# 141 — Linked List Cycle

## Restating Info We’re Already Given:

- We have to return a boolean indicating whether the passed in linked list contains a cycle.
- We are given the head of the linked list and have to traverse it using
*next*. - Internally,
*pos*tells us if there’s a cycle but we can’t use it in our implementation. - There is a possibility of there being no nodes.

## Questions/Clarifications to Possibly Ask Interviewer (If starting information we’re given isn’t sufficient to begin):

- N/A

## Discuss Naive Solution:

Naively, we could use a set to store already seen nodes’ memory addresses. Every node is an object, and each unique node has its own memory address. Then, as we traverse the linked list, we check every node to see if we’ve seen that memory address before. If so, there’s a cycle.

Note: To get the memory address of a Python object *o*, use: *id(o)*.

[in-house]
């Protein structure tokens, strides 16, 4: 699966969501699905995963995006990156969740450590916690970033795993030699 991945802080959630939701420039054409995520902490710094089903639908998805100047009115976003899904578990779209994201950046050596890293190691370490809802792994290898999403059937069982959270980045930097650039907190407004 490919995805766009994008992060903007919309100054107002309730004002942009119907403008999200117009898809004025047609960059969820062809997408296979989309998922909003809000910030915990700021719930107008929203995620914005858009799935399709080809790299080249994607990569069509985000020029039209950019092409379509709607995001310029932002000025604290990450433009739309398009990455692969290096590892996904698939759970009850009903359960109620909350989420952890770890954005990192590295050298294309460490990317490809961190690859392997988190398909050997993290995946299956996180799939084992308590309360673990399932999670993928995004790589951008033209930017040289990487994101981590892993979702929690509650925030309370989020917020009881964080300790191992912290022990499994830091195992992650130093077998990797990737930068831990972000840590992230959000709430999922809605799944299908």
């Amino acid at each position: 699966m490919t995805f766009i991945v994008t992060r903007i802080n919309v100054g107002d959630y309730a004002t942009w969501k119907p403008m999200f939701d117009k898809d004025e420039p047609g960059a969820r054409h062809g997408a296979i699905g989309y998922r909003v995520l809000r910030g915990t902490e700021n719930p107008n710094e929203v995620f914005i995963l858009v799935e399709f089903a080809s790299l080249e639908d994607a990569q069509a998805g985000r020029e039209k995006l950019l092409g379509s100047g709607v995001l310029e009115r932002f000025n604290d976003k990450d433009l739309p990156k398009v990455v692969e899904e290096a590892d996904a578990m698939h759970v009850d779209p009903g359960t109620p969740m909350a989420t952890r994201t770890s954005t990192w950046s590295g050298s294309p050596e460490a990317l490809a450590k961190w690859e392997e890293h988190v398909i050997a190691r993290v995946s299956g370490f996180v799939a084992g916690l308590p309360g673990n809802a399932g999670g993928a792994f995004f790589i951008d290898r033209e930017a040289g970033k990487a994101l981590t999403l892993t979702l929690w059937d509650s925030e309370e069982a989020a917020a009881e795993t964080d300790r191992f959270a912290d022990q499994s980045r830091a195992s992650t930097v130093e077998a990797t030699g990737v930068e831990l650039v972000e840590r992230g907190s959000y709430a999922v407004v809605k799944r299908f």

## Discuss Optimal Solution:

Ideally, we’d use constant space not linear space. To do this, we can use Floyd’s cycle-finding algorithm. This algorithm uses 2 pointers that move at different speeds. Assuming there is a cycle, at one point the 2 pointers will have to point to the same object (in this case, LinkedList node) as they move at different speeds.

## Code Optimal Solution:

## Runtime/Space Complexity:

The runtime complexity of this algorithm is linear as it either *fast* or *fast.next* hits the end of the LinkedList and we return False or point to the same node and we return True. The space complexity of this algorithm is constant as we only need 2 pointers.

## Test Cases:

- Empty linked list
- Linked list with no cycle
- Linked list with cycle of odd length
- Linked list with cycle of even length